Key behind-the-scenes convention organizers
The Charlotte Observer
Sep 5, 2011
Travis Dredd, 40
Who he is: Chief of staff for the Democratic National Convention Committee.
Where he's from: Los Angeles.
What he's doing: When he's not unpacking boxes and setting up offices, he's in meetings - lots of them. Working directly under convention CEO Steve Kerrigan, he oversees teams handling everything from delegate housing to security to the overhaul of Time Warner Cable Arena.
A staff of a couple of dozen will grow to 200.
"The main focus right now is just building a team to get all the things done that we're trying to put together."
How he got here: The former Marine has been in and out of politics for over a decade.
He worked on the presidential campaigns of Democrats Al Gore in 2000 and John Kerry in 2004, sandwiching in a stint as legislative aide to Sen. Diane Feinstein of California.
In 2004, he was executive director of the inaugural X Prize Cup, a space flight competition in the New Mexico desert.
He managed operations inside Denver's Pepsi Center at the 2008 Democratic convention. After the election he went to the U.S. Energy Department as senior adviser to Secretary Steven Chu, a job he held until this summer.
What's next: He'll be in Chicago this week for a Democratic National Committee meeting. There, convention organizers will hold a lottery which, like a pro sports draft, will determine the order in which state delegations choose their hotels.
Later this month, organizers will request proposals from contractors for temporary renovations of the arena. Work will begin next summer.
His next race: This month he plans to run a 200-mile relay race through the Potomac valley. His team name: "12 Faceless Bureaucrats."
Dan Murrey, 46
Who he is: Executive director Charlotte Host Committee.
Why you know him: He served a term as Mecklenburg County commissioner before losing his re-election race last fall.
He's a Davidson College graduate with a medical degree and a masters in public policy from Harvard. A spine surgeon, he's on leave as CEO of OrthoCarolina.
What he's doing: Building a staff, creating budgets, reaching out.
"The first several months of anything like this is really a lot of behind-the-scenes planning and coordinating."
What his staff is doing: Last week they released a vendor directory designed to help local businesses land a piece of what's expected to be more than $150 million in spending on the convention.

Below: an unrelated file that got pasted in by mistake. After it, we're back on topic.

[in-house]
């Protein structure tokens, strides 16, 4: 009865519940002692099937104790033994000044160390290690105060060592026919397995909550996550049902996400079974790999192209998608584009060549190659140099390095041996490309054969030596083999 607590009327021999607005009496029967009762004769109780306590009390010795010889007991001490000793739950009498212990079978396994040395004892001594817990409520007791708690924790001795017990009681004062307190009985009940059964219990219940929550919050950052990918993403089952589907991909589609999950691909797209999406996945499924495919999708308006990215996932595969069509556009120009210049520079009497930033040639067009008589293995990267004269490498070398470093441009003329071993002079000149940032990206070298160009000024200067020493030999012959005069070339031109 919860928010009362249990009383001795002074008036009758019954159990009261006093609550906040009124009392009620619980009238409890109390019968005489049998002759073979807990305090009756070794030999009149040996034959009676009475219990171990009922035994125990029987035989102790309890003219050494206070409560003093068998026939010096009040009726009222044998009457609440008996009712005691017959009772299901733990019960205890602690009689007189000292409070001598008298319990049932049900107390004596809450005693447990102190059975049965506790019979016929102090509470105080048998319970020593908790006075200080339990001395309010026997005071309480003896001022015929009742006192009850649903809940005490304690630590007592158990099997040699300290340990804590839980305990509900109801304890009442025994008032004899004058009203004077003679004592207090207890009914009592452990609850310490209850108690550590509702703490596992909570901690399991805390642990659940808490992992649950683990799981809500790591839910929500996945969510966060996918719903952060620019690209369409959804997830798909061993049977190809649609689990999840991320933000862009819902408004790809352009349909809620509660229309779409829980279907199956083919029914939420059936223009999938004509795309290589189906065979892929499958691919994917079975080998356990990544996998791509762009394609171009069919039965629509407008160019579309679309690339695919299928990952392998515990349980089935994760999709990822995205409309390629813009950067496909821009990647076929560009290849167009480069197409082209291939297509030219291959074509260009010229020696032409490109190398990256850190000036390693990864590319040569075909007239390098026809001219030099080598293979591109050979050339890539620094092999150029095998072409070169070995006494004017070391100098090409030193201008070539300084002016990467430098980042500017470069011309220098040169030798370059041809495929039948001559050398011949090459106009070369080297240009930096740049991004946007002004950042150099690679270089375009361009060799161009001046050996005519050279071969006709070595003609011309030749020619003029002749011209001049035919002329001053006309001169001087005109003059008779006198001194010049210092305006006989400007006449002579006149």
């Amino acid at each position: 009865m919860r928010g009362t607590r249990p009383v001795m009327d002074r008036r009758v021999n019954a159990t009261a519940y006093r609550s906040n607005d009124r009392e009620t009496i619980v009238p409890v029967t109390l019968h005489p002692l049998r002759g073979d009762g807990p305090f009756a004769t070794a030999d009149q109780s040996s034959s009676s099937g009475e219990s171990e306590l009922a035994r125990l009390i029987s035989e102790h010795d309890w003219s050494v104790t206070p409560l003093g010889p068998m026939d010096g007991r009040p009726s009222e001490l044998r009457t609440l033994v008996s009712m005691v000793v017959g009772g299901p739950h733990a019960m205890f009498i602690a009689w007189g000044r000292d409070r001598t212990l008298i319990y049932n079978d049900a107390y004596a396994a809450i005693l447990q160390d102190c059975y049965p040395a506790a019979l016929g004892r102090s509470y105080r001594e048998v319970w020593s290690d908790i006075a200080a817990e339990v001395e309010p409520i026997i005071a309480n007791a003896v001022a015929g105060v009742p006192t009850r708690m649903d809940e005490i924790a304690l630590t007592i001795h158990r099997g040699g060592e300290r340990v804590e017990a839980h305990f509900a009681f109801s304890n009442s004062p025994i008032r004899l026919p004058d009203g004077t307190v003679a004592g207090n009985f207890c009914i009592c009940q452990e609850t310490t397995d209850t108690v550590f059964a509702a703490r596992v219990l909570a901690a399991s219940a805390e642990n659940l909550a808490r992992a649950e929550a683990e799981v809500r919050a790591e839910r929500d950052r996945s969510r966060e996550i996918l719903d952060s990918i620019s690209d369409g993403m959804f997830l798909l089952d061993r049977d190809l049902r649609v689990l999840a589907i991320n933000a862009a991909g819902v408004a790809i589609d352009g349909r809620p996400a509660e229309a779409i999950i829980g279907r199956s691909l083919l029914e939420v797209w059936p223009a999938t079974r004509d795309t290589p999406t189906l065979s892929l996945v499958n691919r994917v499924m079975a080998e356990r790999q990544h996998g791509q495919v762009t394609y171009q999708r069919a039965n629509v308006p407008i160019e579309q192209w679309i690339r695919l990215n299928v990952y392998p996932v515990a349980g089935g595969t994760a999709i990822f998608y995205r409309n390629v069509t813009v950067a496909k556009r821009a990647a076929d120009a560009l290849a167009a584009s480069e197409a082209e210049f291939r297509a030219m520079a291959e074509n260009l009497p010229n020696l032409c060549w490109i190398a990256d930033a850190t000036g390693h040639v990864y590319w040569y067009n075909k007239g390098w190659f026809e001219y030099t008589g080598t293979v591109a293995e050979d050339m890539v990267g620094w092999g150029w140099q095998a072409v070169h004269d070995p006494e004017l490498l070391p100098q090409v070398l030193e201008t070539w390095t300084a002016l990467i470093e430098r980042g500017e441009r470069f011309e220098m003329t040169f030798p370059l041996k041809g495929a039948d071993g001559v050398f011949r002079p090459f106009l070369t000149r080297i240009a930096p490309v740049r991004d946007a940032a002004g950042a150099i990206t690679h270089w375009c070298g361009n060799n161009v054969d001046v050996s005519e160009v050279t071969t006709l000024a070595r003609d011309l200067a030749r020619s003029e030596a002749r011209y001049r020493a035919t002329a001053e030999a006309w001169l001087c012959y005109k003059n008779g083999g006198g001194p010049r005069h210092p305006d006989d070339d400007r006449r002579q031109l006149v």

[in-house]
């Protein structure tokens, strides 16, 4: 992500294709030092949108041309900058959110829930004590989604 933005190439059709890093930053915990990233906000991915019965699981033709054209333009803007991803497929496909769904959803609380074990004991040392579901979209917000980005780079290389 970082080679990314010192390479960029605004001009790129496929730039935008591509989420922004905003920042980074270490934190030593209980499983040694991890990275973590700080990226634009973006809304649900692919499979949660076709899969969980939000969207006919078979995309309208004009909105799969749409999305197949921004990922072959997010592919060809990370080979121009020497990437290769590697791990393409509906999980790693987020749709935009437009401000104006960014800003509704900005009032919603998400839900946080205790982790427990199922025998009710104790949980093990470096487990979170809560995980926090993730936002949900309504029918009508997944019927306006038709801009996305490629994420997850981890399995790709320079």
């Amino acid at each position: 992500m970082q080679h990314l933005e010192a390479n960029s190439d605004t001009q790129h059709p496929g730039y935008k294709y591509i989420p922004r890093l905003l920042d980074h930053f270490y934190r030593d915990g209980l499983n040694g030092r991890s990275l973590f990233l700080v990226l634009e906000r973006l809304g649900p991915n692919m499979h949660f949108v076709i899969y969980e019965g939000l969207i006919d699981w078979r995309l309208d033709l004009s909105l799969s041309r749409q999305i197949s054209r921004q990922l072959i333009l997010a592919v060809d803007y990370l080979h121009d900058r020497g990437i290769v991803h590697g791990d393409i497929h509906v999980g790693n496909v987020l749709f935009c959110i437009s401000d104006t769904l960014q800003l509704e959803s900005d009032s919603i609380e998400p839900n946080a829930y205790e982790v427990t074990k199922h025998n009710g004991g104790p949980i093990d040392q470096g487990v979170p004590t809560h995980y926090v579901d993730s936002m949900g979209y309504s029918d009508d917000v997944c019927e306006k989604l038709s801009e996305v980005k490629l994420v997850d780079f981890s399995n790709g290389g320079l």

They're also raising the nearly $37 million the DNCC will spend on the convention and drawing plans for as many as 10,000 volunteers needed once the convention begins.
What drives him: "We don't just want to put on the last convention, we want to put on something innovative and connected and really representative of this place."
What's surprised him: The public reception.
"I know a lot of people's political affiliations and it doesn't seem to matter ... One of the things that sets us apart is how people pitch in, and how you just can't do well, you have to do good."
What keeps him up at night? "Caffeine."
Dockery Clark, 51
Who she is: Chief of staff for the 2012 host committee.
Where she's from: Greensboro. She majored in economics at UNC Chapel Hill.
Why you might know her: She worked for the Bank of America from 1993 to 2004 as a senior vice president and Sports Marketing and Global Sponsorship Executive. One accomplishment: She brought top golfer Annika Sorenstam to the 2003 Bank of America Colonial - the first woman in a half-century to play on the men's PGA Tour.
In 2005, Sports Illustrated named Clark the number five "most powerful women in golf," just ahead of a young Michelle Wie.
She also negotiated multi-million sponsorships with other sports including NASCAR, Major League Baseball and the NFL.
How she got into sports marketing: A competitive tennis player herself, her first job out of college was with the World Championship Tennis circuit, founded by Lamar Hunt.
What she did after leaving Charlotte in 2005: She moved to Milwaukee and then Chicago as head of sports marketing for Miller-Coors.
In 2010, she moved to Colorado Springs as chief marketing officer for Professional Bull Riders. She was there when Dan Murrey offered her the job back in Charlotte.
"I had the trifecta of the 'B's cornered. I went from banking to beer to bulls."
On translating her marketing experience to politics: She calls the convention "the Super Bowl of politics."
"If you think about what makes a successful business, it's all about product management ... It's about telling the story about Charlotte we want told. ... I've never known Charlotte not to be forward-thinking and progressive about where we want to go and how to get there. It's fun to be part of that."
Why she's a good fit: "I've got experience in a lot of different areas ... I've always had a sense of confidence I could accomplish whatever I set out to do."